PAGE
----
Reactions: Malta becomes second EU state to grant 16-year-olds vote

Last night, Malta made history by becoming the second European Union member state to lower the national voting age to 16

Last night, Malta made history by becoming the second European Union member state to lower the national voting age to 16
Last night, Malta made history by becoming the second European Union member state to lower the national voting age to 16

Malta has become the second European Union member state to lower the national voting age to 16-year-olds in all elections.

Yesterday evening, the Maltese government and Opposition unanimously voted in favour of the Vote 16 act to go through. The act amends the Constitution, allowing the voting age to go down to 16 from 18.

The act passed with 64 votes in favour, with no MPs abstaining or voting against.

Both political parties were in favour of the change.

This will open up national elections and elections for the European Parliament to another 8,000 voters.

READ ALSO: The kids will be alright: parties agree it is high time Maltese 16-year-olds get to vote

In 2015, 16 and 17-year-olds were allowed to vote in local elections for the first time. According to the Electoral Commission from the 4,485 youngsters who were eligible to vote, 62.3% cast their ballot. The outcome dispelled the impression many have had; that 16-year-olds would not even bother to head to the polling station.

READ ALSO: What Junior College and MCAST students think about voting at 16

In 2007, Austria became the first member state to adopt a voting age of 16 for most purposes. The voting age had been reduced in Austria from 19 to 18 at all levels in 1992. Other European countries, such as Estonia, have introduced the policy at local level.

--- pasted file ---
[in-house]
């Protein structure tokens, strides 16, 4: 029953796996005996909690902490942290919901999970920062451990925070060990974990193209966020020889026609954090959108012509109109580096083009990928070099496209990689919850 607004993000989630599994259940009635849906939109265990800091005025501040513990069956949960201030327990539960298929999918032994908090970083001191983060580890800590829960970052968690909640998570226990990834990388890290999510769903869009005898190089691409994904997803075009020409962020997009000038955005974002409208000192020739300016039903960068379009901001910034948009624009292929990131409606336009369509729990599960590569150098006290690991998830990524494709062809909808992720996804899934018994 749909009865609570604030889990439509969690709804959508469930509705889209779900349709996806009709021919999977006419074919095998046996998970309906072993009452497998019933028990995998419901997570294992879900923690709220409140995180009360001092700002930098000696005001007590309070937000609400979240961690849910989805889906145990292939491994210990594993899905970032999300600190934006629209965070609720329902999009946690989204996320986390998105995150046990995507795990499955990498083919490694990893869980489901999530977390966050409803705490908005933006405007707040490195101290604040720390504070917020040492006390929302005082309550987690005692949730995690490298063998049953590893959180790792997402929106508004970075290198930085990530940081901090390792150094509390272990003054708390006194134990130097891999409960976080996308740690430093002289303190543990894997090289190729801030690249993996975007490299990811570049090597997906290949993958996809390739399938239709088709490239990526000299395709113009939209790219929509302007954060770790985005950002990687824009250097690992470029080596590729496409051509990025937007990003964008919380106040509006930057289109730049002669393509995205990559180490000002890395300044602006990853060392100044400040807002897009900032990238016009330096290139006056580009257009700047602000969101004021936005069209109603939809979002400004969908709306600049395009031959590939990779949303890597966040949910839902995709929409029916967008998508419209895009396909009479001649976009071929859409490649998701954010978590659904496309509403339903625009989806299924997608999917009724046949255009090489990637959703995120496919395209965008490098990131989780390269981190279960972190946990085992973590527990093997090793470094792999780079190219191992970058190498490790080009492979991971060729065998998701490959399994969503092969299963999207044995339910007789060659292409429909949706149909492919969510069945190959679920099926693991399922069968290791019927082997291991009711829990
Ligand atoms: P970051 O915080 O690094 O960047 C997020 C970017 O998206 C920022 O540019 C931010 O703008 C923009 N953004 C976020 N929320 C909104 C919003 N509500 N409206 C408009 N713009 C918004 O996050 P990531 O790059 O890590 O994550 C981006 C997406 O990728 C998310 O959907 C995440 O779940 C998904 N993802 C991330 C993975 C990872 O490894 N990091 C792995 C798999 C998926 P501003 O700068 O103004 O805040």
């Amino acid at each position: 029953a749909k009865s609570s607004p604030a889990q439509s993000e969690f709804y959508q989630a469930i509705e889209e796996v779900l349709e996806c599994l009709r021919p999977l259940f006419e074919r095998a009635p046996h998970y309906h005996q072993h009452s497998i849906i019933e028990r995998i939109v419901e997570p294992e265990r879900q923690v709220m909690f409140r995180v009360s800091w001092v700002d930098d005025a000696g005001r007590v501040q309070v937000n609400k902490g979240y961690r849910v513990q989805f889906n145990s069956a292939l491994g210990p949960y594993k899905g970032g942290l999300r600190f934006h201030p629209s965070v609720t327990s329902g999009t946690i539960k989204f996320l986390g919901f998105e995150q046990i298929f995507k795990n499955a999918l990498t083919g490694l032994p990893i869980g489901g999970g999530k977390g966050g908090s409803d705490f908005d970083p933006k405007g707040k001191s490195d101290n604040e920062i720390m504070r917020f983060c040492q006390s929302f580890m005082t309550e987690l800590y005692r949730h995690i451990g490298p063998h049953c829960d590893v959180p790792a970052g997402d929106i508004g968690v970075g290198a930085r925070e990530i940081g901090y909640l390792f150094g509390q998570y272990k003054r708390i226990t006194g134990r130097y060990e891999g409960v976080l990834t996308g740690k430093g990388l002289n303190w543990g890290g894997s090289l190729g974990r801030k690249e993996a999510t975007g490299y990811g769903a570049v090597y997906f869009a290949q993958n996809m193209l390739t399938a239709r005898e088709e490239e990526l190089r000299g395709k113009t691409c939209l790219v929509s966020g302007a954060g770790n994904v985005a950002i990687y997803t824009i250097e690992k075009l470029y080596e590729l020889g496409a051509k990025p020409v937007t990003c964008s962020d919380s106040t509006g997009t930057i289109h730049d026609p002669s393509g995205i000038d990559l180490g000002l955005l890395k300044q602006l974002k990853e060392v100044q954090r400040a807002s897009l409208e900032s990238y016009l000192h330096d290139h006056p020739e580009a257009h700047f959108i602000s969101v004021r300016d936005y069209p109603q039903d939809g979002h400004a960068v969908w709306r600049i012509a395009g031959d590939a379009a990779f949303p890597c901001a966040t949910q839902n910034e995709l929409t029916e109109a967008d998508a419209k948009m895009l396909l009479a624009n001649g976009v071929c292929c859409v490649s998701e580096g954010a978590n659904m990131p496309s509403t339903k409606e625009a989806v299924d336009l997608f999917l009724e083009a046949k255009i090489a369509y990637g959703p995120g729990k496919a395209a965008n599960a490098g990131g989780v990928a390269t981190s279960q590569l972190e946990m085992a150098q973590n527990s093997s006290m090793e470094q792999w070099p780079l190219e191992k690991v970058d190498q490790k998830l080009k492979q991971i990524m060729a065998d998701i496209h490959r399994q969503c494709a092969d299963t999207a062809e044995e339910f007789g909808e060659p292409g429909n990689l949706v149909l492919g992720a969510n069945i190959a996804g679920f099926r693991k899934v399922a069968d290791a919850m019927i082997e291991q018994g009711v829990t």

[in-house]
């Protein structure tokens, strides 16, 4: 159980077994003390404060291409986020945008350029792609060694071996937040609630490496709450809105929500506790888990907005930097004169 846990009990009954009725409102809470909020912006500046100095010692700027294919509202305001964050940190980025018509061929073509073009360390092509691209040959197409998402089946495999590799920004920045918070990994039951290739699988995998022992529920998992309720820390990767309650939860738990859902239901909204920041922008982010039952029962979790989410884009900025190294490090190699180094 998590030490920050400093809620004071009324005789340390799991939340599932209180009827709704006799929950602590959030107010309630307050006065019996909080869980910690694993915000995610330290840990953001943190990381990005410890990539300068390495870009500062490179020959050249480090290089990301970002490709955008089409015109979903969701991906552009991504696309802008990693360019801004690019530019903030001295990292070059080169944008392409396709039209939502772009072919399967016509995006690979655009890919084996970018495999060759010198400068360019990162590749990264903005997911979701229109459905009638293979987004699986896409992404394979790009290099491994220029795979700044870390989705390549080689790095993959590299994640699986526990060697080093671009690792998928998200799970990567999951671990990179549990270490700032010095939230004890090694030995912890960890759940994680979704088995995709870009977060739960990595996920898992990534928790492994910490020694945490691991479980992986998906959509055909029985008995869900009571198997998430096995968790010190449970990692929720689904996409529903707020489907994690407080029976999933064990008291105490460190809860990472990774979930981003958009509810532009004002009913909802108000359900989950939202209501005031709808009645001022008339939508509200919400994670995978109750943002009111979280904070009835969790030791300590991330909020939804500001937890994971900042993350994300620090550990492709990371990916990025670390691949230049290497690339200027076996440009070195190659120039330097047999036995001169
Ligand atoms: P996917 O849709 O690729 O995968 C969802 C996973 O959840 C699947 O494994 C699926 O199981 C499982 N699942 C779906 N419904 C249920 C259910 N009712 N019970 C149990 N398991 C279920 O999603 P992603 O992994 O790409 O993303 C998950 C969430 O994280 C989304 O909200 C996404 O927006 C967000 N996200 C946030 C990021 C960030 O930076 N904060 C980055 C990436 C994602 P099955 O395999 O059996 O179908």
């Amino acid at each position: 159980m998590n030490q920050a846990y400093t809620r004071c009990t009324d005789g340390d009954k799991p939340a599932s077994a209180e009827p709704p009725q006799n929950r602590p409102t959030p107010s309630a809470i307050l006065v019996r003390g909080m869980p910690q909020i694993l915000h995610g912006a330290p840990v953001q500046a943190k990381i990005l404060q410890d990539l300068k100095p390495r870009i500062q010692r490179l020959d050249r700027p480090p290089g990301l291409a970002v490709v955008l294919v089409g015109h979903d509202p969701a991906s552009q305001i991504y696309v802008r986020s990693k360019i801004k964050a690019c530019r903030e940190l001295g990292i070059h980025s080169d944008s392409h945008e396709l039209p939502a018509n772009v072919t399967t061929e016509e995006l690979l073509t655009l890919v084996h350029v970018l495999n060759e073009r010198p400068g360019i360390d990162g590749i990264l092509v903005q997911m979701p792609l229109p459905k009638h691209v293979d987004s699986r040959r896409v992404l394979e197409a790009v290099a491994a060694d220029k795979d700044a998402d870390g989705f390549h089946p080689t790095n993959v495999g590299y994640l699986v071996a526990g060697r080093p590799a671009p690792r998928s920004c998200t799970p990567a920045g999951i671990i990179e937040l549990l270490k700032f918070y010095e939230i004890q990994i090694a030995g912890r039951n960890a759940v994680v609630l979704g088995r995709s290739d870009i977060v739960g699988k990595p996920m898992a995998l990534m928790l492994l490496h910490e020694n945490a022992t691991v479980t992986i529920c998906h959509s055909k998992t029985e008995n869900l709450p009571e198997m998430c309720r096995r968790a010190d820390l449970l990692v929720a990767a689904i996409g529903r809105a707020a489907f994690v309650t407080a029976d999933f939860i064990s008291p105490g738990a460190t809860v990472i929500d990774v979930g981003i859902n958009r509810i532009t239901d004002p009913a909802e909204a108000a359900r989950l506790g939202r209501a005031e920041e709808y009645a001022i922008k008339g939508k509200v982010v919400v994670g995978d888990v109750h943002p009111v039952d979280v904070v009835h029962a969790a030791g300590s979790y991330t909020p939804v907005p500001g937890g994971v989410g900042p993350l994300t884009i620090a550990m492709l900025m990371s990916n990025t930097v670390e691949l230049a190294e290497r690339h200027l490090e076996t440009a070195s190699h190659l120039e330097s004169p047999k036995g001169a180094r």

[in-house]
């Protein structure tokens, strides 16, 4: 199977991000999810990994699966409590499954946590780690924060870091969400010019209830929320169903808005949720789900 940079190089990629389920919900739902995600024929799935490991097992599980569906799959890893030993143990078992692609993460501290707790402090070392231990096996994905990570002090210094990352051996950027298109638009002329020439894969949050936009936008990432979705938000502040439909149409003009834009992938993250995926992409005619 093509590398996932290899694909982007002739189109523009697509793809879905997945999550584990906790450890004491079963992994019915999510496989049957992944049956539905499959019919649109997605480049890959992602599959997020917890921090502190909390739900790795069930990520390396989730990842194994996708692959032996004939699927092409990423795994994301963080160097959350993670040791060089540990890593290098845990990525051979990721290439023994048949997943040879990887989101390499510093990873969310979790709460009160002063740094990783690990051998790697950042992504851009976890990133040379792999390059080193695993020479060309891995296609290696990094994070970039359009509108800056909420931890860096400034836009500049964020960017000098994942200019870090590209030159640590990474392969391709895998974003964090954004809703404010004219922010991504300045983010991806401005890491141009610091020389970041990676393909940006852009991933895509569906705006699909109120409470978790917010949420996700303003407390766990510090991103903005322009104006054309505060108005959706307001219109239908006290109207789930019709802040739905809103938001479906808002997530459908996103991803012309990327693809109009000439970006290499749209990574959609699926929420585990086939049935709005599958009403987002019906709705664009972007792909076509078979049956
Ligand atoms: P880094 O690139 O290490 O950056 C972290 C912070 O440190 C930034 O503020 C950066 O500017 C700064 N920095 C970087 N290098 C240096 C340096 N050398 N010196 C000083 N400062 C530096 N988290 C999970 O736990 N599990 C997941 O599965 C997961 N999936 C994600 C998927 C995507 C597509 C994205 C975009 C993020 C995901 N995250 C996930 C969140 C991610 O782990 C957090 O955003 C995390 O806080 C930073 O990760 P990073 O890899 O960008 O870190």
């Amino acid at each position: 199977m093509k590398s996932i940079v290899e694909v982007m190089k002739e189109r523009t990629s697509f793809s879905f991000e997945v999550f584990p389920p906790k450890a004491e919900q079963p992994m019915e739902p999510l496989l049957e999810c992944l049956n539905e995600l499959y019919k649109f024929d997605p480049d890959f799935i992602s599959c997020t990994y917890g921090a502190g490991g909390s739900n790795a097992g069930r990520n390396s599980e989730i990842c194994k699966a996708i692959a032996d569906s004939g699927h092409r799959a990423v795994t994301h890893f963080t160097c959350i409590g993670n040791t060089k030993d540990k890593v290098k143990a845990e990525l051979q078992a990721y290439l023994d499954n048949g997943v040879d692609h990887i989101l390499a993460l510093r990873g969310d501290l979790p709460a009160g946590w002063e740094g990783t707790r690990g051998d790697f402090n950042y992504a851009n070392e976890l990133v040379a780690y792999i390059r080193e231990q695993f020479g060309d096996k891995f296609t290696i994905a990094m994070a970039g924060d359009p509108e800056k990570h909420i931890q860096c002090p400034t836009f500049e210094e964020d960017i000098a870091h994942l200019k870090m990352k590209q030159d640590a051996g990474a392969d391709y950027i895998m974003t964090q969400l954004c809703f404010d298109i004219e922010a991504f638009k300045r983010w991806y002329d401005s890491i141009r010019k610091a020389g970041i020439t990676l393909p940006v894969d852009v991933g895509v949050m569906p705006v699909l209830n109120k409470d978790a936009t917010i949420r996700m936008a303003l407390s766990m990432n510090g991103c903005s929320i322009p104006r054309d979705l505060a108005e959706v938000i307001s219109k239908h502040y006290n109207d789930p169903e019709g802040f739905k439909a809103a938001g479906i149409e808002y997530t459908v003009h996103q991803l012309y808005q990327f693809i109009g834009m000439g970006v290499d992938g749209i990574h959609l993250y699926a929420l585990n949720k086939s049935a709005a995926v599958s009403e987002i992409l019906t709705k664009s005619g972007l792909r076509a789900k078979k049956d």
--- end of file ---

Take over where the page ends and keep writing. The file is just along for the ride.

Reactions to Vote 16:

Following the vote, Prime Minister Joseph Muscat noted on Twitter that Malta yet again made history by becoming the second European Union State member to introduce the change.

Parliamentary secretary Julia Farrugia Portelli posted the votes on Facebook. 

"From tonight, we have a more inclusive society," she wrote. "This government believes in Malta's youths."

The Party of European Socialists commended the government of Malta, and PES member party Partit laburista for their decision to lower the national voting age.

"I am delighted that the government of Malta, led by Joseph Muscat, continues to enact a strong and progressive agenda. Lowering the voting age to 16 completes the important democratic reform initiated by Partit Laburista when they removed the bar on 16-17-year-olds voting in local elections, fulfilling a pledge made during the election campaign,” PES president Sergei Stanishev said.

"It is important to fight voter abstention and strengthen the engagement of young people in politics, and removing the bar on 16-17-year-olds was identified by a PES working group in 2017 as one important way to do this. This is progressive politics in action: making the democratic process more inclusive, strengthening the rights of young people, and putting our trust in voters."

KNZ also said that the move was a step in the right direction.

“This move is surely a step in the right direction and KNZ believes that Malta should now increase it focus on a number of other issues in relation to youths’ rights.”

 KNZ emphasised the need for both formal and informal methods of education to increase knowledge-based civic education. 

And also drew attention to a number of anomalies in Maltese law: “namely the current sexual age of consent at the age of 18 and the current state of Maltese law, whereby youths are encouraged to become active citizens and involve themselves in voluntary organisation, whilst prohibiting voluntary organisations from registration if they allow the involvement of youths under the age of 18.”

The European Youth Forum also congratulated Malta on the change.

"The timing of this new law is important as it means that young people in Malta will be able to have their say in the upcoming European Parliament elections in 2019. This is an incredible opportunity for these elections to #YouthUp and meaningfully engage more young Europeans in the future of Europe," The European Youth Forum said in a statement. 

"Today’s victory for youth rights could not have been possible without the strong voices of Maltese youth, particularly the amazing and dedicated work of the National Youth Council of Malta (KNZ) that has been at the forefront of the campaign for voting rights."